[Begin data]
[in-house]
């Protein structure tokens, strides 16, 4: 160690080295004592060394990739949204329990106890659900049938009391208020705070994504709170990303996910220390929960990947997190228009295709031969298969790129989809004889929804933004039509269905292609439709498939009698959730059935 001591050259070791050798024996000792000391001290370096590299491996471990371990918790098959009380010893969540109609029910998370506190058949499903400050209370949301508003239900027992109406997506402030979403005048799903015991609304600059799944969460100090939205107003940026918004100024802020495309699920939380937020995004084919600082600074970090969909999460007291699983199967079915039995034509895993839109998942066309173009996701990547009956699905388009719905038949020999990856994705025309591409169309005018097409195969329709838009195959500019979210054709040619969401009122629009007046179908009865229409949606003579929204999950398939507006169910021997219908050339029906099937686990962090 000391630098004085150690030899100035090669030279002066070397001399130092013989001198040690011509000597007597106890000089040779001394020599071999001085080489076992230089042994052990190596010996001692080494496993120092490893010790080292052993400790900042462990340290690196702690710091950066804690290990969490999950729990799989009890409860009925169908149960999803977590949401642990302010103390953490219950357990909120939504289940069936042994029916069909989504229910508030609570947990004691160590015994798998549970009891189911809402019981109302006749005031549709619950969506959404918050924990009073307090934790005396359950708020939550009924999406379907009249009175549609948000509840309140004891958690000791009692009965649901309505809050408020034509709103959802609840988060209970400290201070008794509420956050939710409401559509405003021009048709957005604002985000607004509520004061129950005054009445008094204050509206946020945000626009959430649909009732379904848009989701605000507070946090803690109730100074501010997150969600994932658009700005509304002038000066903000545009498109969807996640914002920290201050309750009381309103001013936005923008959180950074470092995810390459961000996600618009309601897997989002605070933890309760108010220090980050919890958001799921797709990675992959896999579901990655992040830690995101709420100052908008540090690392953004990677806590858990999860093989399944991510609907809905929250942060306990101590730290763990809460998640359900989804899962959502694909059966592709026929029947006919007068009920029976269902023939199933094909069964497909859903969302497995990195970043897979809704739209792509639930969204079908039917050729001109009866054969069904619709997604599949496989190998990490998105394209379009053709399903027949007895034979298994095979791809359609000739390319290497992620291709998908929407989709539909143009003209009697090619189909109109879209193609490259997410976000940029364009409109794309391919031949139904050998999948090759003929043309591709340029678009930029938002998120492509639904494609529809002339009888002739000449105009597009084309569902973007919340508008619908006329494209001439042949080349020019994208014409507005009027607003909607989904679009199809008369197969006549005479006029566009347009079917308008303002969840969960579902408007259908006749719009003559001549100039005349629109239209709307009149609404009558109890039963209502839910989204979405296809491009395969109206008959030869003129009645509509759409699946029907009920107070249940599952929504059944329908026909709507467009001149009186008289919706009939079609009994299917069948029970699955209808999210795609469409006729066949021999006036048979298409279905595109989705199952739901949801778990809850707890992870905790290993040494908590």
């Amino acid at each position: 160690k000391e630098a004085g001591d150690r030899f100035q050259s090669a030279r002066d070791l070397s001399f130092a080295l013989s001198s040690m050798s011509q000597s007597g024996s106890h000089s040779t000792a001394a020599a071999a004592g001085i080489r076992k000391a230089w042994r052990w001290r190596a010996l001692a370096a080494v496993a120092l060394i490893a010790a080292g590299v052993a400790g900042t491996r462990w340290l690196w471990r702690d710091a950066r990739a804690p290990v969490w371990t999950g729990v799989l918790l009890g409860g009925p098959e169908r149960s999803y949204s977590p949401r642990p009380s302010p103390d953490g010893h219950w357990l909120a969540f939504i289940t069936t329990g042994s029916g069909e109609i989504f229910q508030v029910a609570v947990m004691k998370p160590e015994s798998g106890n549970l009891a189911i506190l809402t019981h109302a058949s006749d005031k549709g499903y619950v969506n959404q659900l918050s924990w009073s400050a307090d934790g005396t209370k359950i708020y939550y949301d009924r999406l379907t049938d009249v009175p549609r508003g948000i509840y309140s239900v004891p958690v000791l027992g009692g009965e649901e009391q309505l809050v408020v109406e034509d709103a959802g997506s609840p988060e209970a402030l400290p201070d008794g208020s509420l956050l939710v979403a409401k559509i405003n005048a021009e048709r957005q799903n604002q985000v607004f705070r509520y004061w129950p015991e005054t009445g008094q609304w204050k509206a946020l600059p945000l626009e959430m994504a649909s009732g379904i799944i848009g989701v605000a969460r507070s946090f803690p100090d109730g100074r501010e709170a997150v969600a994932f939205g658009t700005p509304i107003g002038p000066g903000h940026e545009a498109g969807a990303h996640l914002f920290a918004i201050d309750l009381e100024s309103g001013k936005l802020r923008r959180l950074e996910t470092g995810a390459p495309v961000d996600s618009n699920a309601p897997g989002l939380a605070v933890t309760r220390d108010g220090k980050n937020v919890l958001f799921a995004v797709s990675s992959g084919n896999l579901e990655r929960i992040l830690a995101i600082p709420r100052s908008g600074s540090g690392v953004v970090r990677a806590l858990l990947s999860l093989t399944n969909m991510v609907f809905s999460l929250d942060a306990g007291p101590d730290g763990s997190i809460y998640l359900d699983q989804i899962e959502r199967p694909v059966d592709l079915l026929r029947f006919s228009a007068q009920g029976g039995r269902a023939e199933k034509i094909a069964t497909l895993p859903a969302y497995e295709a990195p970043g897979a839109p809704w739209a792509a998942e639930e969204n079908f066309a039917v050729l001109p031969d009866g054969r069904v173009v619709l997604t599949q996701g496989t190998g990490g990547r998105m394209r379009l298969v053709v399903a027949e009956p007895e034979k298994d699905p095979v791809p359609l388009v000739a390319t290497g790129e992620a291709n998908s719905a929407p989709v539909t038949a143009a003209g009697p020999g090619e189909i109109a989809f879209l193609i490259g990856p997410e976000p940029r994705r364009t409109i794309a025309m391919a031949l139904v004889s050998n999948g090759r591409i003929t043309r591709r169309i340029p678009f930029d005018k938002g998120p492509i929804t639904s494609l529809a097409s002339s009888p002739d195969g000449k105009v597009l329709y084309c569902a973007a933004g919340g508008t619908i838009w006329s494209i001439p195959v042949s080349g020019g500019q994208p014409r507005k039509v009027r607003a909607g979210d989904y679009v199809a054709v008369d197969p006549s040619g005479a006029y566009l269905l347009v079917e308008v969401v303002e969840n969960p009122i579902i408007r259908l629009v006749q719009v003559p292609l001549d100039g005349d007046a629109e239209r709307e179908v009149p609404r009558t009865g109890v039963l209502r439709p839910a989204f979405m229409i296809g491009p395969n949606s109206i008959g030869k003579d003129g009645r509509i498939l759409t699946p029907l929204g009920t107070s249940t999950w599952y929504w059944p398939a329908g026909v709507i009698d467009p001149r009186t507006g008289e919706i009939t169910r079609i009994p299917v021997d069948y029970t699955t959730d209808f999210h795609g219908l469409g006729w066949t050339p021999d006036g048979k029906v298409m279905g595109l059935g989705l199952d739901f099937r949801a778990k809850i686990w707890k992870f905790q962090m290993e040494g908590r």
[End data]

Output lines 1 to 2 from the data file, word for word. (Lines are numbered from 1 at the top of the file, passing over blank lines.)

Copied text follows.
[in-house]
């Protein structure tokens, strides 16, 4: 160690080295004592060394990739949204329990106890659900049938009391208020705070994504709170990303996910220390929960990947997190228009295709031969298969790129989809004889929804933004039509269905292609439709498939009698959730059935 001591050259070791050798024996000792000391001290370096590299491996471990371990918790098959009380010893969540109609029910998370506190058949499903400050209370949301508003239900027992109406997506402030979403005048799903015991609304600059799944969460100090939205107003940026918004100024802020495309699920939380937020995004084919600082600074970090969909999460007291699983199967079915039995034509895993839109998942066309173009996701990547009956699905388009719905038949020999990856994705025309591409169309005018097409195969329709838009195959500019979210054709040619969401009122629009007046179908009865229409949606003579929204999950398939507006169910021997219908050339029906099937686990962090 000391630098004085150690030899100035090669030279002066070397001399130092013989001198040690011509000597007597106890000089040779001394020599071999001085080489076992230089042994052990190596010996001692080494496993120092490893010790080292052993400790900042462990340290690196702690710091950066804690290990969490999950729990799989009890409860009925169908149960999803977590949401642990302010103390953490219950357990909120939504289940069936042994029916069909989504229910508030609570947990004691160590015994798998549970009891189911809402019981109302006749005031549709619950969506959404918050924990009073307090934790005396359950708020939550009924999406379907009249009175549609948000509840309140004891958690000791009692009965649901309505809050408020034509709103959802609840988060209970400290201070008794509420956050939710409401559509405003021009048709957005604002985000607004509520004061129950005054009445008094204050509206946020945000626009959430649909009732379904848009989701605000507070946090803690109730100074501010997150969600994932658009700005509304002038000066903000545009498109969807996640914002920290201050309750009381309103001013936005923008959180950074470092995810390459961000996600618009309601897997989002605070933890309760108010220090980050919890958001799921797709990675992959896999579901990655992040830690995101709420100052908008540090690392953004990677806590858990999860093989399944991510609907809905929250942060306990101590730290763990809460998640359900989804899962959502694909059966592709026929029947006919007068009920029976269902023939199933094909069964497909859903969302497995990195970043897979809704739209792509639930969204079908039917050729001109009866054969069904619709997604599949496989190998990490998105394209379009053709399903027949007895034979298994095979791809359609000739390319290497992620291709998908929407989709539909143009003209009697090619189909109109879209193609490259997410976000940029364009409109794309391919031949139904050998999948090759003929043309591709340029678009930029938002998120492509639904494609529809002339009888002739000449105009597009084309569902973007919340508008619908006329494209001439042949080349020019994208014409507005009027607003909607989904679009199809008369197969006549005479006029566009347009079917308008303002969840969960579902408007259908006749719009003559001549100039005349629109239209709307009149609404009558109890039963209502839910989204979405296809491009395969109206008959030869003129009645509509759409699946029907009920107070249940599952929504059944329908026909709507467009001149009186008289919706009939079609009994299917069948029970699955209808999210795609469409006729066949021999006036048979298409279905595109989705199952739901949801778990809850707890992870905790290993040494908590």